This hit me the other day, as I was delivering a session on digital publishing to a very nice group of designers. They currently create iPad and Android tablet versions of some of their publications, and while they’d prefer to focus on iPad, someone will inevitably ask about Android support. In some ways, it’s a fair question, and in other ways, it’s completely unfair.
If you were writing a document in English, then you might have to make a few small changes to support the world’s different kinds of English speakers, in the UK, the US, Canada, Australia, New Zealand, etc. Turns out that maps pretty well to the iOS ecosystem, with the different, yet similar users on iPad 1/2/3/4/mini running iOS 4/5/6/7. There are differences, but they’re pretty minor — especially as the vast majority of users are on the latest OS. All these devices have the same aspect ratio, and there are only two resolutions in play across all of them.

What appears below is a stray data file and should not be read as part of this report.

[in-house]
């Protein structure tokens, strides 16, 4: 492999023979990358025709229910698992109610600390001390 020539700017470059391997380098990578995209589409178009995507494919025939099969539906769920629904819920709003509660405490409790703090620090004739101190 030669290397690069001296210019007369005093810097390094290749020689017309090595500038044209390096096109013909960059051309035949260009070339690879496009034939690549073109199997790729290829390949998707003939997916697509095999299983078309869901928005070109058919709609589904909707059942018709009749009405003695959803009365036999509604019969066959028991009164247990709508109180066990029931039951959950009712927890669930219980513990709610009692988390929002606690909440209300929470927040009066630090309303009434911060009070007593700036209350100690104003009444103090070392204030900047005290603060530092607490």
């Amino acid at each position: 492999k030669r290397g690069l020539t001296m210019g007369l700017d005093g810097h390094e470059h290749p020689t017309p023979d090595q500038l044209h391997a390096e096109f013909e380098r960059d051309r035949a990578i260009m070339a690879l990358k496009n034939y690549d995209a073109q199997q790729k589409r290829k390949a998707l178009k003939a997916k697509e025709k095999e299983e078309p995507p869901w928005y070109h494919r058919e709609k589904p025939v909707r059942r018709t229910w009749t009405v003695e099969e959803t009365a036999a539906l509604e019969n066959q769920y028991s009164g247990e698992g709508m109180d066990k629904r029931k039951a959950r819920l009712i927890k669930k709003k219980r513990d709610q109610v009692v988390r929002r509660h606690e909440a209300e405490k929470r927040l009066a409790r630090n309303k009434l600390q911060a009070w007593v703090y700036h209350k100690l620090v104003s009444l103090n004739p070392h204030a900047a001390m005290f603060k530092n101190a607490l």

Yet, when someone asks about developing “the Android version”, it’s like they’ve just asked you to write a document “for Europe”, in French/German/Italian/Dutch/Flemish/Romansch/Ukranian/Russian/Bulgarian/etc. There is no one “Android” version. Instead, there are a multitude of different devices, with different resolutions, different aspect ratios, running different versions of the operating system. Even if you can produce an app that runs on all or most of them, you’ve still got to test.
The only two ways forward that make sense:
- If you want to fix the aspect ratio for a more print-like design with limited interactivity, use PDF.
- If you want a more free-form layout to take best advantage of each device, use HTML.
At the end of the day, if you need to support Android, build a good website. Desktop and mobile users can use it, and it can form the core of an app for any devices that aren’t better served with another solution like Apple’s iBooks Author or Adobe’s Digital Publishing Suite.